Tuesday, September 23, 2014

Window on Eurasia: Can Moscow Avoid ‘Losing’ Siberia to China as Ukraine is Losing Its East to Russia? Military Writer Asks

Paul Goble


            Staunton, September 23 – Sometimes the fact that someone is asking a question at all is more important than the answer he or she offers. That is almost certainly the case with a new article by an anonymous Russian military commentator concerning whether or not Russia can avoid “losing Siberia and the Far East” to China.


            In the influential Moscow portal “Voyennoye obozreniye,” a writer who identifies himself only as a “couch general” says that despite cooperation between Moscow and Beijing, it is critical for Russians to ask how they can avoid “losing” the eastern portions of their country to China as Ukraine is losing its east (topwar.ru/58525-kak-ne-poteryat-sibir-i-dalniy-vostok.html).


            The author says that he is not talking about “the military annexation of the Far East and Siberia by China.” Russia is a nuclear power and the Chinese are “too intelligent” to engage in open aggression against it. But what is happens, he argues, is the gradual and quiet “colonization” of parts of Russia by the Chinese.


            “The Chinese are coming to Russia and remaining here, they receive Russian passports, and they bring their relatives. Many Chinese marry Russians. And this is a fact,” he says. Russian women do so because “Chinese men do not drink, they work hard, and they bring their money home.”


            Given the declining number of ethnic Russians east of the Urals and the increasing population of China, “in the not distant future, Chinese will become the ethnic majority in these territories,” he writes. And while they will have “Russian passports and their children will speak Russian perfectly … they will be Chinese.”


            “Ethnic Chinese will be elected to local parliaments and as mayors. They will open Chinese schools in parallel with Russian ones. And after a certain time, it is likely that they will raise the issue of the recognition of Chinese as a second state or at least a regional language” in Siberia and the Far East.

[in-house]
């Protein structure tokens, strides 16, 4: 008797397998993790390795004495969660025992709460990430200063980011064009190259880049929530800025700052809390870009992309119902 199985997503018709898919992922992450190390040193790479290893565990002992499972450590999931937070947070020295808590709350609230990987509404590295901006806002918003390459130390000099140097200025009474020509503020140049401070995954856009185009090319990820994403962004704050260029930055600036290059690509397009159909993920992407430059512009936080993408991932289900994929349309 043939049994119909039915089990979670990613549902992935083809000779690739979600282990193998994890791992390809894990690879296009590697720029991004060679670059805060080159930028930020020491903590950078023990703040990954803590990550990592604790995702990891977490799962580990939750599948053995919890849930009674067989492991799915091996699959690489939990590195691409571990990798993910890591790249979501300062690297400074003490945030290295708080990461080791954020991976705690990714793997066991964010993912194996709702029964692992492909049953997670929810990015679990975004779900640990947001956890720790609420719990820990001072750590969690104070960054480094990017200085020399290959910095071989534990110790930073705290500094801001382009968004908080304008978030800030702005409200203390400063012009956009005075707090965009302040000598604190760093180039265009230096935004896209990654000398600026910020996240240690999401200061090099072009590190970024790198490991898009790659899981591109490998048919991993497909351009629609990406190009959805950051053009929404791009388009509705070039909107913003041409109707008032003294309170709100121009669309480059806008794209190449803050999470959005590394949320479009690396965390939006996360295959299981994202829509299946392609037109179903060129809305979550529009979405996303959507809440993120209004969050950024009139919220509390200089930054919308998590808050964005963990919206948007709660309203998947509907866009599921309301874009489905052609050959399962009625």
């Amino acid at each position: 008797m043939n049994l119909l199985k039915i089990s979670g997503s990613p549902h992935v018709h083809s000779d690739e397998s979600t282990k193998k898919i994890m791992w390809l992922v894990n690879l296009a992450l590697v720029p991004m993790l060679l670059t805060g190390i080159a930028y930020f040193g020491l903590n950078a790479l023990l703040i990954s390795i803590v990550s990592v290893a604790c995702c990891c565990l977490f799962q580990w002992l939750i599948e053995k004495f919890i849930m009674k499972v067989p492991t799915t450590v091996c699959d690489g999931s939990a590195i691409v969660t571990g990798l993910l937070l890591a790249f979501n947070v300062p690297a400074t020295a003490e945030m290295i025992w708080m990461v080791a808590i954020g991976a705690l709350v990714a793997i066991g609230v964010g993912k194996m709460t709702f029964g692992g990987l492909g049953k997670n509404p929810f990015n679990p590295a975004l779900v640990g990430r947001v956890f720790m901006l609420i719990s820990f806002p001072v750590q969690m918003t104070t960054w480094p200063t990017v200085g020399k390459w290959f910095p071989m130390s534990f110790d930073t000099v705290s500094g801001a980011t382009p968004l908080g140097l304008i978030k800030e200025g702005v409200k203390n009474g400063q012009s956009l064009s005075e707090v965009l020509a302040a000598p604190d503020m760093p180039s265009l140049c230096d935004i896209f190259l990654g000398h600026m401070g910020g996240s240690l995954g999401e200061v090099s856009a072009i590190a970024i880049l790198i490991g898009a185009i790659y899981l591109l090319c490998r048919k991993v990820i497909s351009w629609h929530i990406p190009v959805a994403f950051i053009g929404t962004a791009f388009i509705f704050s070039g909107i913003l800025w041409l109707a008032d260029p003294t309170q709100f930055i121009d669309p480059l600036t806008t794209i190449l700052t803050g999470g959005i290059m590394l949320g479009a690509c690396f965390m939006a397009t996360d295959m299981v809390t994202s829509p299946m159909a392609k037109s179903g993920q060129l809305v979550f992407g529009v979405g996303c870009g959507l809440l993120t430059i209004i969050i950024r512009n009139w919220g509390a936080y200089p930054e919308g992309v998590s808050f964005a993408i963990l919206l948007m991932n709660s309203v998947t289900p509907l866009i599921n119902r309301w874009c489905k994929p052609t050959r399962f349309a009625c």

“What does this remind you of?” the military writer asks his readers. “If they are refused and local activists conduct a referendum about the state independence of the Siberian and Far Eastern Republics. How do you think the ethnic Chinese will vote in that referendum?”


And if some “crazy people” in Moscow then try to crush them by sending an army there “or certain volunteer detachments from Russian nationalists, we could get in the eastern part of our country exactly what is happening in the Ukrainian east.” And in response some ethnic Chinese would organize units to resist them …


We have taught them how to behave by our actions in Ukraine, the military commentator continues. And if these events were to occur in Siberia and the Far East, it is entirely possible that the Chinese and China would win and that these areas would be irretrievably lost to Russia “forever.”


Some in Moscow think that Russia can deal with China by concessions and that Beijing will never move in this direction, but those who make that argument, the military commentator says, forget that China is a rising power and that Russia has neglected a large part of its own country – and that as a result, China may see only opportunities that Moscow has created.


If one takes this longer and larger view, he continues, there is a Chinese threat, but it is one that Moscow can and must respond to by changing its demographic, economic and military policies, reconstituting the Russian population in that region and ensuring that it has enough military power there to prevent anyone from thinking about moving against Russia.


In dealing with China, he says, there must be “balance” with “a system of checks and counterweights” lest what starts as an alliance ends as something else.  China must not be allowed to have more than 40 percent of foreign investment east of the Urals. The remainder must come from other Asian countries and Europeans.


            “It is very important,” he concludes, “not to depend on ‘partners’ in the way we still are on Ukraine as far as military-technical cooperation is concerned.”

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